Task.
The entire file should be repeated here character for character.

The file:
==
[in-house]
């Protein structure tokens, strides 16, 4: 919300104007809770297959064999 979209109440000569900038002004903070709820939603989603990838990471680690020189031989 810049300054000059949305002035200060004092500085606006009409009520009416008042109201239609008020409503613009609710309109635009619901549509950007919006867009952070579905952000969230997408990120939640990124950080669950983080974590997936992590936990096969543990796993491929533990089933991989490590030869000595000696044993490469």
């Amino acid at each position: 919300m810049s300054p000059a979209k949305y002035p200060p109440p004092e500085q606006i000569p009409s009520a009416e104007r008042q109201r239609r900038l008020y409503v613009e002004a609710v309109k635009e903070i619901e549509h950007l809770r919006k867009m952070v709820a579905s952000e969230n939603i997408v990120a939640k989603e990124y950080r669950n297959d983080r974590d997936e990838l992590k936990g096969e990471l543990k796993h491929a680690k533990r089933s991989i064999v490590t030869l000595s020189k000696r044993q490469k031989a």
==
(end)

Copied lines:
[in-house]
């Protein structure tokens, strides 16, 4: 919300104007809770297959064999 979209109440000569900038002004903070709820939603989603990838990471680690020189031989 810049300054000059949305002035200060004092500085606006009409009520009416008042109201239609008020409503613009609710309109635009619901549509950007919006867009952070579905952000969230997408990120939640990124950080669950983080974590997936992590936990096969543990796993491929533990089933991989490590030869000595000696044993490469």
């Amino acid at each position: 919300m810049s300054p000059a979209k949305y002035p200060p109440p004092e500085q606006i000569p009409s009520a009416e104007r008042q109201r239609r900038l008020y409503v613009e002004a609710v309109k635009e903070i619901e549509h950007l809770r919006k867009m952070v709820a579905s952000e969230n939603i997408v990120a939640k989603e990124y950080r669950n297959d983080r974590d997936e990838l992590k936990g096969e990471l543990k796993h491929a680690k533990r089933s991989i064999v490590t030869l000595s020189k000696r044993q490469k031989a």